3. Indentation using optical tweezers within a cell cannot be interpreted despite the advancement this offers to mechanotransduction, the field relating mechanical sensing to chemical signals which a cell can interpret.

The benefits to humanity by resolving these issues are profound and far-reaching, from rapid development of biomedical devices to nanoscale structures increasing the capability of circuitry beyond our current limits. Further, the field of mechanotransduction has only the crudest tools available to elucidate the behaviour of cells. The remaining discussion details how the issues have been resolved for these complex materials.


Complex materials

A mathematical model was developed and solved by ABC to determine the best possible guidance regarding how stiff the measuring element should be, or rules for how quickly or how deep the measurement should be performed. Further, if comparisons are to be made for a range of different length, time or stiffness scales, this is now possible. Previously the selection of stiff springs masked the time-dependent nature of the materials, giving them the appearance of a more elastic material. As an example of where this effect was detrimental, poor choices of material selection for hip replacements were made because of this, trial and error resolved these issues. Biomedical implants and devices need no longer suffer from a poor choice of material selection.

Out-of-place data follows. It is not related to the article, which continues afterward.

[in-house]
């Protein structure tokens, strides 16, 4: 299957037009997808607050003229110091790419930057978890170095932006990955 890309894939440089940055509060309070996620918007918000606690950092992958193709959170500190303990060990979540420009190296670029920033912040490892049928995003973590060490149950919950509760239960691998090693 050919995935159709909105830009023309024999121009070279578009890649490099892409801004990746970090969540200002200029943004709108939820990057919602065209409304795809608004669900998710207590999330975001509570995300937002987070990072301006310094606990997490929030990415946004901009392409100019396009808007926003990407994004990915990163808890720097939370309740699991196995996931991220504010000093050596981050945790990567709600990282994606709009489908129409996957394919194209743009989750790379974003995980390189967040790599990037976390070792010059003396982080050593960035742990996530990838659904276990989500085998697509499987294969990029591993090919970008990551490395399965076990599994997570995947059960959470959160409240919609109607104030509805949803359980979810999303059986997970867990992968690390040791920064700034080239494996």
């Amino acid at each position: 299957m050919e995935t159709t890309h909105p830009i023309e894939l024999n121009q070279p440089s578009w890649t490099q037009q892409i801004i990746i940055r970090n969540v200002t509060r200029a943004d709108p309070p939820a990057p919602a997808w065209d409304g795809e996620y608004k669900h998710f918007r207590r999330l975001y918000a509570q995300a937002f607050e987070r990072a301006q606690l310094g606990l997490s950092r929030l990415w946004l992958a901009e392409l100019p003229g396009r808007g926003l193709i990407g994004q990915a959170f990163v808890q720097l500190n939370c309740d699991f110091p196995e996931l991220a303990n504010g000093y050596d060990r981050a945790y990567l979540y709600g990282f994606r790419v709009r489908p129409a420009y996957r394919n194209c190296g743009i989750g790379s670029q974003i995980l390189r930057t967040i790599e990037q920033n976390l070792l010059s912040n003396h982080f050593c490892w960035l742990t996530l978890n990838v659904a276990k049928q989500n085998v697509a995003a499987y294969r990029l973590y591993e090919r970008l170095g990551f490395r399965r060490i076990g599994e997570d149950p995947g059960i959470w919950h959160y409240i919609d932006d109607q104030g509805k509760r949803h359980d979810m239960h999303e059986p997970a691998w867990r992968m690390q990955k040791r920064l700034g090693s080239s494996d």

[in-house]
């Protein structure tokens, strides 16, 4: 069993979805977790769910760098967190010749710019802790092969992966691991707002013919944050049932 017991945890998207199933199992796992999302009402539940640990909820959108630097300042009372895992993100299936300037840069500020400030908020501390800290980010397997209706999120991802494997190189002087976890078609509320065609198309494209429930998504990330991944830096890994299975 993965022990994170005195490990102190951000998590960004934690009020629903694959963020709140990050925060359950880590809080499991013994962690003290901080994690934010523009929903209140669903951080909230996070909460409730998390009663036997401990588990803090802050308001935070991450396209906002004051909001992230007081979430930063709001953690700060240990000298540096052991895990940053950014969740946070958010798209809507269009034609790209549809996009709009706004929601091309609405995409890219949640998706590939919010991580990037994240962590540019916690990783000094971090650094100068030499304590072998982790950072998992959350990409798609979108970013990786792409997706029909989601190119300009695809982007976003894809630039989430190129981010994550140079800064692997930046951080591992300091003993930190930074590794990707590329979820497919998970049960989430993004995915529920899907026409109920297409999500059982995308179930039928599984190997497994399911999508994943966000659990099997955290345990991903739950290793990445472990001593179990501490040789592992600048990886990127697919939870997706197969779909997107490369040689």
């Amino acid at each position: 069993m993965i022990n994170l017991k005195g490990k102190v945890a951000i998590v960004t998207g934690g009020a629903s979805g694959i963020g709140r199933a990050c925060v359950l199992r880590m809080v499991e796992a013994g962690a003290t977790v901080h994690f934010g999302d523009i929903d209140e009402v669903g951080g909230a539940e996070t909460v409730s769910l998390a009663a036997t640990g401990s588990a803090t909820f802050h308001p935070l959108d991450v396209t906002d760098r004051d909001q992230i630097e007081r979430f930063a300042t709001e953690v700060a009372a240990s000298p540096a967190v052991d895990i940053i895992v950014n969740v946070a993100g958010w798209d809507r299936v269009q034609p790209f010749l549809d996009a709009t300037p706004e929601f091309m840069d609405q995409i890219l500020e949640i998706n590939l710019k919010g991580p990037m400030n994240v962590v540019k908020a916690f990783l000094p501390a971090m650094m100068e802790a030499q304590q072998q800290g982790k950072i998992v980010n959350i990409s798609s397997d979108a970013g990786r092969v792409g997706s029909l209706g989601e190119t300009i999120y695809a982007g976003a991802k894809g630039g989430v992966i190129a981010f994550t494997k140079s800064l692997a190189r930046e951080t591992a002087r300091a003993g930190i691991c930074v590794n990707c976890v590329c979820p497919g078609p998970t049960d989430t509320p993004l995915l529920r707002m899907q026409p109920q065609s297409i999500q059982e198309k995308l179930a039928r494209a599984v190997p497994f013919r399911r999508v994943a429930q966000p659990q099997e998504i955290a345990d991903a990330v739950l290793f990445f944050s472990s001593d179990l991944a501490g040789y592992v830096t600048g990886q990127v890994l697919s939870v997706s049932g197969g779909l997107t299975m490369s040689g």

Nanoindentation is the application of a nanoscale deformation, typically much less than one micrometre, and measurement of the compressive load required. Previously, the biggest problem with nanoindentation is that the stiffness of the spring pushing the indenter into the material is comparable to the effective stiffness of the material; hence the mutual compliance of these two elements cannot be neglected. Until the work of ABC there was no way to include this in the determination of time-dependent material parameters. No-one wants a replacement hip that is uncomfortable, fails to perform, or yields prematurely, yet this is exactly what resulted from the previous approaches to material determination. To counter this, hip replacement went through a rapid evolution to find suitable materials; in the future this will be far simpler as the material parameters can now be determined.

Since the advent of nanolithography, the art of fabricating nanoscale structures for nanocircuitry, there has been an increasing interest in indenting soft materials to make such structures cheaply and effectively. Thanks to the efforts of ABC this cannot only be modelled but also controlled enabling structures and nanocircuitry which were previously difficult to create.

The mathematical model also describes the indentation using optical tweezers within a cell and determines useful information about the structure, function, dynamic properties and diseased state of a cell which were previously unachievable all thanks to the work of ABC. Further, by combining this information with the novel methodology of Rawson et al., which can be found here, a powerful and robust tool for investigating mechanotransduction is created.


This work was supported by the European Union under the FP7 programme (NANOBIOTOUCH Project: FP7-NMP-228844).